Some 200 people are marching on International Peace Day in downtown Yangon. They hold banners that read “Stop the civil war!”
The music playing through loud speakers are songs of peace with lyrics like “love our ethnic brothers...”
It’s the second time that the government has allowed a peace march like this to go ahead.
30-year-old political activist Ma tin Tin Oo, joined the crowd.
“I want people to be aware of politics and peace. It’s part of our lives. Without peace, we can’t do anything... we can’t even do our own business.”
Burma has been in a state of civil war for more than six decades.
18 ethnic armed groups have been fighting the government for greater autonomy.
Several ceasefire agreements were brokered in the past but they were later broken by the military regime.
But this month, President Thein Sein promises to sign a nationwide ceasefire agreement with all ethnic groups.
“This agreement is necessary to move forward,” says U Hla Maung Swe from the Myanmar Peace Centre, the government’s peace advisory board.
“From our experience, from our discussions with armed ethnic groups, they believe the government should sign a nationwide ceasefire agreement first. Then comes the political dialogue. Both the government and the ethnic groups believe that finding a solution through dialogue is the most viable option for everyone.”
So far, the government has signed individual ceasefire agreements with 16 of the 18 armed ethnic groups.
All parties have agreed to begin political dialogue and work together on education and healthcare.
The latest ceasefire deal was signed in February last year with the New Mon State Party, a political wing of the Mon ethnic armed group.
“We want to have peace as soon as possible so people will not be affected by the war,” says Nai Tala Nyi, the group spokesperson.
“People have been suffering from the war for more than a half century. Now it is time for us to have peace. To do this all parties should think about the benefits to the people.”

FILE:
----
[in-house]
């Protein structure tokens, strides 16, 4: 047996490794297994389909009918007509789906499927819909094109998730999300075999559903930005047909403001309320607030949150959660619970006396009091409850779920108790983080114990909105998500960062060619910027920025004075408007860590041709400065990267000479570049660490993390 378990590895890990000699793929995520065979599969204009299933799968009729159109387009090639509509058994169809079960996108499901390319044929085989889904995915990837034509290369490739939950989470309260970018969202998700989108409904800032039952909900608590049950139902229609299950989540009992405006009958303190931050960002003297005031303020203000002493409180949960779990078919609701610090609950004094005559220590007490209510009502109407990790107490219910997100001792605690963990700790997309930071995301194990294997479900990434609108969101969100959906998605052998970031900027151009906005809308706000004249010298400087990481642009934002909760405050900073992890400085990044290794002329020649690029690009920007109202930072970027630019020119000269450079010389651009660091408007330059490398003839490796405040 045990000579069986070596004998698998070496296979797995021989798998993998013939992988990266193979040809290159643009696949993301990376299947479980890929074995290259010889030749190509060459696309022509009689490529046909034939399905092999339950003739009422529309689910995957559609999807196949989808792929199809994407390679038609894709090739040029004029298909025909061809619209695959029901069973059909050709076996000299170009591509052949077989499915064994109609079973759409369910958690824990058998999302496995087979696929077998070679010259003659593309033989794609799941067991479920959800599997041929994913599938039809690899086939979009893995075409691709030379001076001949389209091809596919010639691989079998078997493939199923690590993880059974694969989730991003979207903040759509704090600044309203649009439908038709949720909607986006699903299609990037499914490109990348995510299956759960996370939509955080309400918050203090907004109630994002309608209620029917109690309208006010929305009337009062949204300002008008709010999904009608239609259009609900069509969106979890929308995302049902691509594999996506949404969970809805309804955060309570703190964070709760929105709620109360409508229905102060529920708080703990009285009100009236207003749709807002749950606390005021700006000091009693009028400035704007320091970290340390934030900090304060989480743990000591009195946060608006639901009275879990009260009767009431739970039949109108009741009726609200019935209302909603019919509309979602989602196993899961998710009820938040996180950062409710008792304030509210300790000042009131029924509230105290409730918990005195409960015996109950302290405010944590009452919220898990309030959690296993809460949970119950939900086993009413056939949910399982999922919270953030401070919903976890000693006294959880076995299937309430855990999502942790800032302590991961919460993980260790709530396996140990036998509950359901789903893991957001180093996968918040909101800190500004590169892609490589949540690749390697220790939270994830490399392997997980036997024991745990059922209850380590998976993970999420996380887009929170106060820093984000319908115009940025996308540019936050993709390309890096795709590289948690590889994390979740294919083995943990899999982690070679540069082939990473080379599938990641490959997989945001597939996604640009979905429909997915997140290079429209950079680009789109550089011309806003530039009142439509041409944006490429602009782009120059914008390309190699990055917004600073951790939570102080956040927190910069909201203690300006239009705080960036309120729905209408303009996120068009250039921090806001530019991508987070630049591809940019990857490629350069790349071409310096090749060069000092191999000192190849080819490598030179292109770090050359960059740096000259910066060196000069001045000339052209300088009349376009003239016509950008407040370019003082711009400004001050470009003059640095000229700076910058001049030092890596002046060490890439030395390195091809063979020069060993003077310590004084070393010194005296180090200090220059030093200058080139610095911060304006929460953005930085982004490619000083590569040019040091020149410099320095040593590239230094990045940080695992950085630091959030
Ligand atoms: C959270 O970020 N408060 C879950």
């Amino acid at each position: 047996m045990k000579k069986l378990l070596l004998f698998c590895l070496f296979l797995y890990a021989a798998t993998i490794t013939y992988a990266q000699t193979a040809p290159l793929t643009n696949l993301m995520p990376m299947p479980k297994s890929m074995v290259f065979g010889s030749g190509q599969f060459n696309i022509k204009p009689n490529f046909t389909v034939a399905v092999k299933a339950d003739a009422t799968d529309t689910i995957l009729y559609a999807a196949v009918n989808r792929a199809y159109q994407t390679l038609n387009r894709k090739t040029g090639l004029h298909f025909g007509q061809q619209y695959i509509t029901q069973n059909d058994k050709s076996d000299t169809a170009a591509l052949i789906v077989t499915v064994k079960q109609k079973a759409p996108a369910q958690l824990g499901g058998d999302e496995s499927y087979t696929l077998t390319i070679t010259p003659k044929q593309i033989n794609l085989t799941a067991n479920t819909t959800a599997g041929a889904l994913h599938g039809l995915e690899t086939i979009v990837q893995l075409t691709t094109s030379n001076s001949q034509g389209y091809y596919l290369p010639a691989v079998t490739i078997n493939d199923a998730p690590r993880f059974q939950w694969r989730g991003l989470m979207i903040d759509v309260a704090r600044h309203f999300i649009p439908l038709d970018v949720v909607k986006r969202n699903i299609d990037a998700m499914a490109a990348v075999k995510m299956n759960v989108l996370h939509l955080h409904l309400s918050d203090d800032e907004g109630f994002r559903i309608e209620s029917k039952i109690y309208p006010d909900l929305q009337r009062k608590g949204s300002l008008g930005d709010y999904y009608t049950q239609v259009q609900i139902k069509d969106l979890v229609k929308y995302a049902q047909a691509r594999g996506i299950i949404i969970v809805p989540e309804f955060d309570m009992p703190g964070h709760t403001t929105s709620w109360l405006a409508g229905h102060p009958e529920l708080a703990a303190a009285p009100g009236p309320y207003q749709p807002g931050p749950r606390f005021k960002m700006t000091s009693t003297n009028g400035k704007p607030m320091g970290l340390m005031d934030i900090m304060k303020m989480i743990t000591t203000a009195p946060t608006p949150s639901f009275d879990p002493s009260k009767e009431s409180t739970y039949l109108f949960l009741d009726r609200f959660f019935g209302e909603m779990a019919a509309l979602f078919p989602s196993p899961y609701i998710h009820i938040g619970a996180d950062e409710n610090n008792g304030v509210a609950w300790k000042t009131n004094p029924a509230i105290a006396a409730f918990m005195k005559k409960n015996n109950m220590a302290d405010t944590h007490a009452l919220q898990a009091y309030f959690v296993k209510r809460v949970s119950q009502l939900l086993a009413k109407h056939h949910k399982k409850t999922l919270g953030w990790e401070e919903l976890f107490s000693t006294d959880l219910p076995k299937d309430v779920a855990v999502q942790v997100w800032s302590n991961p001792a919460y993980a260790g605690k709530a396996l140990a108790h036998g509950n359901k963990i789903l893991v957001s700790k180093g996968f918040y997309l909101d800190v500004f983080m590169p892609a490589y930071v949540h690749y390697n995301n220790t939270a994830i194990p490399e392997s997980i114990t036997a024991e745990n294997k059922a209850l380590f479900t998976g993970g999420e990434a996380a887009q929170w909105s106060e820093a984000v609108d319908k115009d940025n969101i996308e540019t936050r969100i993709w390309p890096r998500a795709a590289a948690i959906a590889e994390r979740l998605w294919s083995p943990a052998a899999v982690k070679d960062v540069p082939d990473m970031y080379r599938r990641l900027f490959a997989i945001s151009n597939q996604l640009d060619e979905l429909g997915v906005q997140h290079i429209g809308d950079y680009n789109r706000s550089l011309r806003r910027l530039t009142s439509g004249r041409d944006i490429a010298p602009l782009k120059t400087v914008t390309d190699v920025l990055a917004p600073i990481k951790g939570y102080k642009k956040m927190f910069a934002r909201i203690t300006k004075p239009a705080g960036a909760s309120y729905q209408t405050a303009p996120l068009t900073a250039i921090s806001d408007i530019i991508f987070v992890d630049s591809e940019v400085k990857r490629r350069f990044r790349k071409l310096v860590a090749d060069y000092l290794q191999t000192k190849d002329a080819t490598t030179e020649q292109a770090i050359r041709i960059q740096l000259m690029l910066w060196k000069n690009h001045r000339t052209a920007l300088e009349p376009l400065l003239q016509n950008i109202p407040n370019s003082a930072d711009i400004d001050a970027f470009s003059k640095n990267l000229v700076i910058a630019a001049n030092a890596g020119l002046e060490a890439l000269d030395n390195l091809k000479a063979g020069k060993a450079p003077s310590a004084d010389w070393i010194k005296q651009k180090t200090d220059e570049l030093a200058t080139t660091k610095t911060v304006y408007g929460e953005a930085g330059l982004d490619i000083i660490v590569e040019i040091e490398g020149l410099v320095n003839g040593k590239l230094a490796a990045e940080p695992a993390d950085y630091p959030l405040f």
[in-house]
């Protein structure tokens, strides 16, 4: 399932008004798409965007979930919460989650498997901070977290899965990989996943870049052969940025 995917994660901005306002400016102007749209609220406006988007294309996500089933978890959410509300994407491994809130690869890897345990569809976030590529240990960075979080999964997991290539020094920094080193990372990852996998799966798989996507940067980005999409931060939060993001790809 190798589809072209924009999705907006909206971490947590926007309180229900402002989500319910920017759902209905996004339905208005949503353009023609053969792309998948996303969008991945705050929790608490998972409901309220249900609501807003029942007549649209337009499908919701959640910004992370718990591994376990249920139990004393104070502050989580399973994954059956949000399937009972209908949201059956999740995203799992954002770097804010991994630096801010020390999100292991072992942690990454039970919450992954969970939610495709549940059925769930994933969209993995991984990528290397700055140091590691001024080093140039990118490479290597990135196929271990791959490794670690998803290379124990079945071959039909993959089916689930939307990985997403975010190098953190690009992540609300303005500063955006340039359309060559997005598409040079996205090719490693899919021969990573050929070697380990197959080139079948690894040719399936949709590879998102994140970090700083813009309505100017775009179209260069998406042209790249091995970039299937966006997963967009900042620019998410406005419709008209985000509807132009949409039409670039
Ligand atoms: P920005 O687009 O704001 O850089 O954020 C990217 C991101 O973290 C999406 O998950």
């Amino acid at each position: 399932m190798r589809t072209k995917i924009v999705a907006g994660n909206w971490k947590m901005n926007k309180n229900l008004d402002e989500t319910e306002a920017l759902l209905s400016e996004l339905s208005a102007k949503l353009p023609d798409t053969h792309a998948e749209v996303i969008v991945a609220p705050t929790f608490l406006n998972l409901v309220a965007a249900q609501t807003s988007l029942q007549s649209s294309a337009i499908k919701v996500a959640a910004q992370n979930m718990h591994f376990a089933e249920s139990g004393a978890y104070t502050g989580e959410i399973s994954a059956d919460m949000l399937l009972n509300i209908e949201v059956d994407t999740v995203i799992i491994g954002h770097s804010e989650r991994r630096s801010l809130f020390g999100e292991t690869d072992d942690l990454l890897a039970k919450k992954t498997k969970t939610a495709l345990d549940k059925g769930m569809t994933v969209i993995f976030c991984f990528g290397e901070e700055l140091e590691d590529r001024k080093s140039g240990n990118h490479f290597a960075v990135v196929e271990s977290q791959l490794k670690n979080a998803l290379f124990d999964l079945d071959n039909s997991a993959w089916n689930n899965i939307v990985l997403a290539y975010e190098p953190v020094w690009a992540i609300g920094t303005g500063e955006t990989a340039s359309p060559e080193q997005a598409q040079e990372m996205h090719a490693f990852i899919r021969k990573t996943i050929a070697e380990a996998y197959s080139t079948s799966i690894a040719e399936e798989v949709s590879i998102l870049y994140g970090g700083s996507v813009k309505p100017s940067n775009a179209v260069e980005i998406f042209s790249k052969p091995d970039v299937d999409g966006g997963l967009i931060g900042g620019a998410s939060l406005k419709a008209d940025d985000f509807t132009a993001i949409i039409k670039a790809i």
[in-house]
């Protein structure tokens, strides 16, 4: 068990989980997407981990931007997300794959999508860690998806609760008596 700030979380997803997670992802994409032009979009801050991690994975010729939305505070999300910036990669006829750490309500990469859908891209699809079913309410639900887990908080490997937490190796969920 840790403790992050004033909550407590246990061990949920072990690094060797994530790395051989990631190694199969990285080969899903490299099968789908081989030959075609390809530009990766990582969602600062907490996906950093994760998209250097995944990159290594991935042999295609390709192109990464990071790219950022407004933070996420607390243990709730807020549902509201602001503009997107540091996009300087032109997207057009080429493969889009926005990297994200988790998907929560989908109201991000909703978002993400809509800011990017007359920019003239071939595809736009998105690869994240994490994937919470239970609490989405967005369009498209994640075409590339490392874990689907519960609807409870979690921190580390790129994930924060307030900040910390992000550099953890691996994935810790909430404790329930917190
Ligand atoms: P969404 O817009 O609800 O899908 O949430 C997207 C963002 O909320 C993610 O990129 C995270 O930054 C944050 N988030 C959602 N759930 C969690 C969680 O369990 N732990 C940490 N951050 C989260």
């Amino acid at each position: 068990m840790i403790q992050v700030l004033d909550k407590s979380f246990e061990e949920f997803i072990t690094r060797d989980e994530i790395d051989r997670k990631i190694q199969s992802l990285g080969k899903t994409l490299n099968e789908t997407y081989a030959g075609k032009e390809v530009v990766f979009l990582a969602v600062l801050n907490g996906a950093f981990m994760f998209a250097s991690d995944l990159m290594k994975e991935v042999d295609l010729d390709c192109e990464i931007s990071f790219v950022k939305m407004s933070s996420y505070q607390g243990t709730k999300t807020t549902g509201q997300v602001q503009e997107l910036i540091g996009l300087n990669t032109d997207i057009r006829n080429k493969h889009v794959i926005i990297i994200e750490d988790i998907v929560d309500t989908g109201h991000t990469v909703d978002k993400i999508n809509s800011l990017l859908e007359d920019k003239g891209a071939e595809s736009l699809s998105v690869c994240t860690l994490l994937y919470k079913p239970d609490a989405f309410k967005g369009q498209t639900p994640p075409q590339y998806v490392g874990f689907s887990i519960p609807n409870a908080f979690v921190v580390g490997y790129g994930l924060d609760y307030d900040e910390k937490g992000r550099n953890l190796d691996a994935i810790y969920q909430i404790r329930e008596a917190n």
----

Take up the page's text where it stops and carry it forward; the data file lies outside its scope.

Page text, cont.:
But there is still fighting and also 70,000 refugees in Kachin State, in Shan state and along the Chinese border.
And as yet, there is no ceasefire deal with the Kachin Independence Army and the Palaung State Liberation Front.
Some women’s rights groups recently held a three-day forum in central Yangon to discuss a peaceful solution to the civil war. It’s the first time they have held such a meeting.
Tin Tin Nyo, general secretary of the Women’s League of Burma, says the government should take time to build trust with ethnic groups.
“The government should consult and sign a preliminary deal with all ethnic armed groups. Then they should proceed with political dialogue and build trust with the groups. Now, the government isn’t following this process, and has boldly gone for a nationwide ceasefire agreement. We think this process is not inclusive.”
And women, she says, should be more involved in the process.
“We can’t just wait for someone to give us our rights... so we need to be involved in the process. Half the country’s population are women. With our help, won’t the peace process run smoother and faster?”
42-year-old May Li Awng is from Kachin state. She works as a volunteer helping women in a refugee camp on the Chinese border.
“We want a guaranteed peace for us all. We can’t mix ceasefires with peace. There will be no peace if the intention is not genuine. This country is a union, with different ethnicities and different religions. We should respect our differences and everyone should be equal. If not, we can’t have a permanent peace.”
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